Skip to main content
Open this photo in gallery:

Dominique Davis runs the ball during a game against the Saskatchewan Roughriders in Ottawa on June 20, 2019.Fred Chartrand/The Canadian Press

Don’t look now, but the Ottawa Redblacks are 2-0.

Many football prognosticators had tempered expectations for the defending East Division champions following a difficult off-season. Quarterback Trevor Harris, offensive lineman SirVincent Rogers and receiver Greg Ellingson (all to Edmonton), running back William Powell and defensive lineman AC Leonard (both to Saskatchewan) and defensive back Rico Murray (to Hamilton) were among the players to leave as free agents.

And although it’s still early, Ottawa is tied atop the East Division standings with the Hamilton Tiger-Cats, a team many consider a Grey Cup contender.

Harris and Ellingson are both enjoying solid starts in Edmonton. Harris leads the CFL in passing yards (741) and touchdowns (six) while Ellingson is tops among receivers with 240 yards on 14 catches with two TDs.

But Ottawa’s Dominique Davis leads the CFL in pass attempts (83) and completions (59) and is second in yards (630) with three TDs and four interceptions. The picks came in the Redblacks’ stunning 32-28 season-opening road win over Calgary.

Davis has run 10 times for 53 yards and three TDs, the scores all coming versus Calgary.

Davis was 30-of-39 passing for 354 yards and three TDs in Ottawa’s 44-41 home victory over Saskatchewan on Thursday night. Dominique Rhymes had 11 catches for 168 yards and a touchdown.

Ottawa has a bye week and visits the Winnipeg Blue Bombers on July 5.

Harris and Ellingson have helped stake Edmonton (2-0) atop the West Division standings heading into its intriguing road game Thursday versus Winnipeg (1-0). Calgary (0-1) and B.C. (0-2) meet Saturday at McMahon while Saskatchewan (0-2) hosts Toronto (0-1) on July 1.

Key contest

It’s only their second regular-season game, but the Toronto Argonauts’ contest in Regina on Canada Day is a pivotal one.

Toronto suffered a lopsided 64-14 home loss Saturday to the arch-rival Hamilton Tiger-Cats. What’s more, the 50-point defeat came before a BMO Field gathering of 16,734.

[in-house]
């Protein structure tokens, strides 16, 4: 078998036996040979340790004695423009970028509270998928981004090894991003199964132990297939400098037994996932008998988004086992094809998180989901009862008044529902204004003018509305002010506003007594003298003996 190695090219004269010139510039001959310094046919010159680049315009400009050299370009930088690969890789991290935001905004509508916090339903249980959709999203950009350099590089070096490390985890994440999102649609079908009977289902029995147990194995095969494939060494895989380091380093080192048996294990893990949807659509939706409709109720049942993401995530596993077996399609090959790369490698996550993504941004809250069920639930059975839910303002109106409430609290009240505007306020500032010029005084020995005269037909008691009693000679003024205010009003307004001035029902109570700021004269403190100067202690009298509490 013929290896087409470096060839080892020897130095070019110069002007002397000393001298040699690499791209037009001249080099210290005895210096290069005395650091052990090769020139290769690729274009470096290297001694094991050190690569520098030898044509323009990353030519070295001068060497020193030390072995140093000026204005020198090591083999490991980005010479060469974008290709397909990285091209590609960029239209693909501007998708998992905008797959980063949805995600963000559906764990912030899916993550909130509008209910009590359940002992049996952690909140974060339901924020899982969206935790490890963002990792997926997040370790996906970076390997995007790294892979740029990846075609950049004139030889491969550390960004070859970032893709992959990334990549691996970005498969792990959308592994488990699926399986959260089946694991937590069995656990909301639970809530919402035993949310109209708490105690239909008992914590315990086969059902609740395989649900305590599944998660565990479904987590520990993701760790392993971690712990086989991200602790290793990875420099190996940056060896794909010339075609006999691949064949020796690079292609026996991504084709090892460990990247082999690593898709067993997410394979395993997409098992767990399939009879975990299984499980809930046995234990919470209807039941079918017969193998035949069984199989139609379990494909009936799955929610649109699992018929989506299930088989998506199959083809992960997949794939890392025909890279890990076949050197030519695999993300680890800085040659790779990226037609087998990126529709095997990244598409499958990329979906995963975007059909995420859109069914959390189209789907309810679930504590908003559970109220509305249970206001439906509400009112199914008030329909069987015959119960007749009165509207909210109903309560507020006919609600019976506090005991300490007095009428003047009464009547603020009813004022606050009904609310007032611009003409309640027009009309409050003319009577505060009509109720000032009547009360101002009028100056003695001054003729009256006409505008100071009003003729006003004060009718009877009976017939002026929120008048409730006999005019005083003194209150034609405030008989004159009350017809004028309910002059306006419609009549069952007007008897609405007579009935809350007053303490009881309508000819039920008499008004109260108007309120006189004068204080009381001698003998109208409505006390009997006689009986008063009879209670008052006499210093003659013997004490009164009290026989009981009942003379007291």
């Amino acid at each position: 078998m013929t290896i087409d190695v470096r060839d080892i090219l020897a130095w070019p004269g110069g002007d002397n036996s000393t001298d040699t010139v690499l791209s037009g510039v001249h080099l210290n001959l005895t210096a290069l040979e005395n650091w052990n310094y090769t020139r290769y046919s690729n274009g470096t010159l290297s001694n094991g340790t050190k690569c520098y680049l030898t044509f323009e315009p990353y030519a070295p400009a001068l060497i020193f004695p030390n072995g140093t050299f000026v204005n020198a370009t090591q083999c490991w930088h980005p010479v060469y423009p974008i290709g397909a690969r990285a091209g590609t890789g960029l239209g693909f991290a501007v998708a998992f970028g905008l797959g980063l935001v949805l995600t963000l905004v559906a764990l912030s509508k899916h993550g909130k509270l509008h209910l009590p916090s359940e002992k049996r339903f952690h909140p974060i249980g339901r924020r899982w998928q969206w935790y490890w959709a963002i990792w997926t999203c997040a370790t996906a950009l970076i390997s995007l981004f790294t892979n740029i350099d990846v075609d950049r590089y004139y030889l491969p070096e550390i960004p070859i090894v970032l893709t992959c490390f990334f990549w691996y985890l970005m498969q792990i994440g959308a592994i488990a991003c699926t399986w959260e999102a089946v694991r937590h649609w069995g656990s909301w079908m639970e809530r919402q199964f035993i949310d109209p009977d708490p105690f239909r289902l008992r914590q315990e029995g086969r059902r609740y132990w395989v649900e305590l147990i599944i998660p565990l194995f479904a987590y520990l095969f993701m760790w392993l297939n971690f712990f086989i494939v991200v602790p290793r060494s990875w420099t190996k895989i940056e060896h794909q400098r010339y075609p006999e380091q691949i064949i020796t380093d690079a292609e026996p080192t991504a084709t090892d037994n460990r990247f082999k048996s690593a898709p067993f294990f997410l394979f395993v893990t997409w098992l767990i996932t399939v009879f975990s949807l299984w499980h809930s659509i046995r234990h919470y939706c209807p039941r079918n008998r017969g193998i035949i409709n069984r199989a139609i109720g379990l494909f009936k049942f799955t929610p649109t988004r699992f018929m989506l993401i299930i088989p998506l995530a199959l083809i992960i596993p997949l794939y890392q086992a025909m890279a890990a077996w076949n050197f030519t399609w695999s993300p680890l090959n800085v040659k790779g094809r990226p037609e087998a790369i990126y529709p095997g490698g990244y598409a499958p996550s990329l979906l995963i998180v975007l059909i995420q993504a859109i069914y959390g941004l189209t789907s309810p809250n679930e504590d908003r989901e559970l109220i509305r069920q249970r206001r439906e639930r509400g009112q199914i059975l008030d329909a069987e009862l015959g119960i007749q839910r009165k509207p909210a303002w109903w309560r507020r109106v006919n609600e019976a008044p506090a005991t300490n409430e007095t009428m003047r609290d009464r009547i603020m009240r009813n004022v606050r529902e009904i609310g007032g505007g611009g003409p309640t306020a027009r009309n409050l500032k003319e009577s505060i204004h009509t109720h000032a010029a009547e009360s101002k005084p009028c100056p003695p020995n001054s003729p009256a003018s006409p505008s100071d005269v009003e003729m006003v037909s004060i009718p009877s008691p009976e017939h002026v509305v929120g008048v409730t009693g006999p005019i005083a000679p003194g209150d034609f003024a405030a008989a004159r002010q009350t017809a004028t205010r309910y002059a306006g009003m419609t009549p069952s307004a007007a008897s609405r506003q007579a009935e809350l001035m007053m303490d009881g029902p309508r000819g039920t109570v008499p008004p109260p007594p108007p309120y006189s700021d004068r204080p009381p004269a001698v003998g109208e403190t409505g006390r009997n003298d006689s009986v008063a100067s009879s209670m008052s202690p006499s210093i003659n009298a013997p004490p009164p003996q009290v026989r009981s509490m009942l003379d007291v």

But Toronto can’t afford to drop a second straight lopsided contest considering its home to the B.C. Lions on July 6. Two consecutive convincing losses would give Toronto fans little incentive to return to BMO Field.

Toronto averaged just 14,211 spectators in 2018, missing the playoffs with a 4-14 record. The Argos’ highest home attendance last year was 18,104 for a 24-23 victory over B.C. on Aug. 18.

Low attendance

It hasn’t been a stellar start for the CFL at the turnstiles.

Through two weeks, the average home attendance is just 22,302. The largest gathering has been 26,301 at McMahon Stadium for the Ottawa Redblacks’ 32-28 victory over Calgary on Aug. 18 in a Grey Cup rematch.

The return of B.C. Lions quarterback Mike Reilly to Commonwealth Stadium on Friday night — which Edmonton won 39-23 — drew 24,016 spectators. The Eskimos attracted 25,263 fans for their season-opening 32-25 home victory over the Montreal Alouettes.

The lowest crowd of the season came Saturday at BMO Field as 16,734 watched the Hamilton Tiger-Cats dispatch the Toronto Argonauts 64-14.

Winnipeg hosts Edmonton on Thursday night in a battle of unbeaten teams. And the Saskatchewan Roughriders, who averaged a league-best 32,835 spectators last year, host Toronto on July 1 in their first home game of the year.